There are particular sequences of the film which force the viewers to question their own sensibilities with which different societies have created different definitions of marriage. When there are expectations out of either ends of a marriage, friction is bound to occur. Wondering why Sita even went to the extent of proving herself time and again to a man who was blinded by disbelief is a question which we tend to hide somewhere in our minds, not wanting it to erupt. Sita Sings the Blues gives way to many such hidden questions. In my opinion, the eventual emotion which the director probably wants to convey is a possibility of Sita’s emancipation and empowerment as a woman before being tagged as Ram’s wife towards the end of the entire episode. May be something with which the modern woman can relate a lot.

Nina Paley has created motley of disparate emotions interwoven with a single thread of music with such penchant that makes you hysterically laugh at the most unexpected spots, mysteriously
cry at beautifully worded songs and finally avow – “WOW!” 🙂

For all of you who want to experience some really different cinema, Sita Sings the Blues is a must watch. Here is the YouTube link for the movie:-

Go for it!

Click here for more movie reviews.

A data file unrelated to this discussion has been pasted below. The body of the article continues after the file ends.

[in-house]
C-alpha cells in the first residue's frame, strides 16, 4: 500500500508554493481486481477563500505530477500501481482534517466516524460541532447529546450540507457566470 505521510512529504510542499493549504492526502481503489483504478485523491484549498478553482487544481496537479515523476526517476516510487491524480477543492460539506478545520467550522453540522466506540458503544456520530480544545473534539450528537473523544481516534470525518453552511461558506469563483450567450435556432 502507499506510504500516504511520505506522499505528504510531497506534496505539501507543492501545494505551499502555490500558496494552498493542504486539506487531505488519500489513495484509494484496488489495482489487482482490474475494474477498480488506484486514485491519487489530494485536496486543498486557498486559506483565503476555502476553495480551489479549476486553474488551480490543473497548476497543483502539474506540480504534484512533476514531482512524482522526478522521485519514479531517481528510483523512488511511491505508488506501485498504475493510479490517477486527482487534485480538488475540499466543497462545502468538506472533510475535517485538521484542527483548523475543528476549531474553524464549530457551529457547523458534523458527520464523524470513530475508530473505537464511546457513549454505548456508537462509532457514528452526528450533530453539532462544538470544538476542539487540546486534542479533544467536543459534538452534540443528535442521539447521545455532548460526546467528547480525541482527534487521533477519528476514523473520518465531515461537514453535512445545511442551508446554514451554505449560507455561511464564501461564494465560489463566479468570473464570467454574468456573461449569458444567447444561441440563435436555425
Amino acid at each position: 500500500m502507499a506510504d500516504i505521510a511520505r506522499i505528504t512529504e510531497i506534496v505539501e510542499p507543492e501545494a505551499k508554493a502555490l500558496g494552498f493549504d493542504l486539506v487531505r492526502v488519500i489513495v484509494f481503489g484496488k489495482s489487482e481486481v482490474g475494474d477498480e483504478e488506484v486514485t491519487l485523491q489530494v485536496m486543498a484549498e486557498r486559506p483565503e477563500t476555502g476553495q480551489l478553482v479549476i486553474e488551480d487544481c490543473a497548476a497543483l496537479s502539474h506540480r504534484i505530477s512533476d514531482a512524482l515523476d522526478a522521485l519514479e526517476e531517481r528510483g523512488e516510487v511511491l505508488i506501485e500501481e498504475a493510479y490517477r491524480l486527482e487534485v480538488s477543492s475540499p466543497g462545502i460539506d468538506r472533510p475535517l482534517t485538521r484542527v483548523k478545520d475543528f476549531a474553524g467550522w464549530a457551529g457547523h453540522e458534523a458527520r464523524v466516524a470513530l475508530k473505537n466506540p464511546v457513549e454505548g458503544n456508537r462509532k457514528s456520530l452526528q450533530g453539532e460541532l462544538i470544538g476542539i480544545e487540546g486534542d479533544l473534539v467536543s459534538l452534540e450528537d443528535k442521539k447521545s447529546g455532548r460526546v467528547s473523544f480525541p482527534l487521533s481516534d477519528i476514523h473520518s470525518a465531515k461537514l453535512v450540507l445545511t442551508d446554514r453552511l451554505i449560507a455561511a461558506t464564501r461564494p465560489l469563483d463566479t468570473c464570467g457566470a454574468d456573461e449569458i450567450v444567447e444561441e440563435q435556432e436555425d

My rating:

Movie Review: Invictus

14 Dec

I would like to assert right in the beginning that I am a true admirer of movies like Jo jeeta wohi sikandar and Lagaan and I am a true detester of films like Goal. Films about sports have been one of the most successful genres of film making in every film industry. Haven’t we all cherished films like The babe, Million dollar baby and Ali?

From the promos and publicity done for Invictus, it does come across as a sports film. However, I would like to look at it as a socio-political drama which has been treated in an invigorating way using Rugby as a central theme. In today’s world, where being innovative and thinking out of the box is given such massive importance in every industry, here is a story of a man who thought in a staggeringly different way to establish harmony in a society which was jaundiced by Apartheid way back in 1995.

Nelson Mandela, the first president of the democratic South Africa, was an anti-Apartheid activist and had served 27 years in prison charged with leading a movement against racial discrimination. After his appointment as the President, out of the many challenges he had at stake like a State to run, an economy to stabilize the biggest was to build a state of brotherhood amidst its citizens. The story of Invictus starts at the point in Mandela’s life when he takes charge as the President. South Africa’s Rugby team Springbok was predominantly supported by the Whites and was hated by the Blacks. Mandela saw an opportunity in this sport as the Rugby World Cup was right at the anvil. His thought was to eliminate the racial divide that was persistent in South Africa and that had put forth its ugly head in every sphere of life by projecting Springbok as a national team as opposed to the contrived notion of it being a symbol of racial oppression. He publicized Springbok as the team that represents South Africa on the whole and not just the White population of the country and infused this notion in every team member. Victory of Springbok would mean victory of South Africa and only that could establish an emotion of oneness.